7. 7. Entertainment<br />After Dark was an early screensaver for the Macintosh platform, and later PC/Windows, which prominently featured whimsical designs such as flying toasters. Perhaps in response to the workplace environment in which they are often viewed, many screensavers continue this legacy of whimsy by populating the idle monitor with animals or fish, games, and visual expressions of mathematics equations (through the use of fractals) as in the Electric Sheep screensaver.<br />
  8. 8. Entertainment<br />The ability of screensavers to divert and entertain is used for promotion, especially to build buzz for "event-based" products such as feature films.<br />The screensaver is also an outlet for the work of creative computer programmers. The Unix-based screensaver XScreenSaver collects the display effects of other Unix screensavers, which are termed "display hacks" in the jargon file tradition of US computer science academics. It also collects forms of computer graphics effects called demo effects, originally included in demos created by the demo scene.<br />
  9. 9. Security<br />Screensaver software can also be used as a rudimentary security measure. Many screensavers can be configured to ask users for a password before permitting the user to resume work. However, a user might be able to circumvent the password by restarting the computer if the computer's owner has set their account to automatically log in upon startup.<br />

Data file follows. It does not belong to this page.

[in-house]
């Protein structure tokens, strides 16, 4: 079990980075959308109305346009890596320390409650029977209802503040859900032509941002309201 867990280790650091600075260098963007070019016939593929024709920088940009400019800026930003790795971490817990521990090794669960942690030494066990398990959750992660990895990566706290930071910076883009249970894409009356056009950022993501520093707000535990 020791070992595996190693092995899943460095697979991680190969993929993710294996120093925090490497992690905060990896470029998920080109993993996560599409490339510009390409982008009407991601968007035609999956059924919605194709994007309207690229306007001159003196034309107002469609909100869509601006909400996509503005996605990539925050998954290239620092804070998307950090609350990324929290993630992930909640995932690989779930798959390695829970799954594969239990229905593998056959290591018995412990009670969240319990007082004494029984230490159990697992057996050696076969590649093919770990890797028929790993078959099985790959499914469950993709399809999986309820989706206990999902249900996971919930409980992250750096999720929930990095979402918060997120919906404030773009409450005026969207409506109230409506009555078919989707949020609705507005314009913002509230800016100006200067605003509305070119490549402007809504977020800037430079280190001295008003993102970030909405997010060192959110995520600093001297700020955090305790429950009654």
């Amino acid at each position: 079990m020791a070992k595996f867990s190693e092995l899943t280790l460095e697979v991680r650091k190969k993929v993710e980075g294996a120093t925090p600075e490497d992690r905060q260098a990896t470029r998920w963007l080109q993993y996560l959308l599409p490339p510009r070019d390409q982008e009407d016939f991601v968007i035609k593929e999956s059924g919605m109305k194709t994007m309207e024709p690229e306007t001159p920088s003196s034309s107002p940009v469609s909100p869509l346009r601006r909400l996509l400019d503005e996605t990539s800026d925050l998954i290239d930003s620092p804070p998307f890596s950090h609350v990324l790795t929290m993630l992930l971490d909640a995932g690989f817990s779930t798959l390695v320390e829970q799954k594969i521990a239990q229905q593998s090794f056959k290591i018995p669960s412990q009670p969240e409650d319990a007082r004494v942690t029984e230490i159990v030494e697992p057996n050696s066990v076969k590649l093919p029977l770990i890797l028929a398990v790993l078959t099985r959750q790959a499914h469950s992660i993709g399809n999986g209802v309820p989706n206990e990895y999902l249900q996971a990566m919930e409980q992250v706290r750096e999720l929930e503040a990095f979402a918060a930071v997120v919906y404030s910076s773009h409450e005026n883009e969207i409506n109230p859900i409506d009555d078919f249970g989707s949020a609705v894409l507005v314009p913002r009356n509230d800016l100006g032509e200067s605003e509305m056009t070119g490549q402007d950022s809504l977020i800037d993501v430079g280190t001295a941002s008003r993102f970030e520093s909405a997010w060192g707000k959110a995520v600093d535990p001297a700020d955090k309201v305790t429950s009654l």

10. 10. History<br />The first screensaver was allegedly written for the original IBM PC by John Socha, best known for creating the Norton Commander; he also coined the term screen saver. The screensaver, named scrnsave, was published in December 1983 issue of the Softalk magazine. It simply blanked the screen after three minutes of inactivity (an interval which could be changed only by recompiling the program).<br />The first screensaver that allowed users to change the activating time was released on Apple's Lisa, in 1983.<br />
  11. 11. History<br />The Atari 400 and 800's screens would also go through random screensaver-like color changes if they were left inactive for too long. The user had no control over this. These computers, released in 1979, are technically earlier "screen savers." And prior to these computers, the 1977 Atari VCS/2600 gaming console included color cycling in games like Combat or Breakout, in order to prevent burn-in of game images to 1970's-era televisions. These are examples of screensavers in ROM or the firmware of a computer.<br />Today with the help of modern graphics technologies there is a wide variety of different screensavers. Because of 3D computer graphics, which provide realistic environments, 3D screensavers are available.<br />
  12. 12. Underlying architecture<br />Screensavers are usually designed and coded using a variety of programming languages as well as graphics interfaces. Typically the authors of screensavers use the C or C++ programming languages, along with Graphics Device Interface (GDI), DirectX, or OpenGL, to craft their final products. Several Mac OS X screensavers are created and designed using the Quartz Extreme graphics layer. The screensaver interfaces indirectly with the operating system to cause the physical display screen to be overlaid with one or more graphic 'scenes'. The screensaver typically terminates after receiving a message from the operating system that the mouse has been moved or a key has been pressed.<br />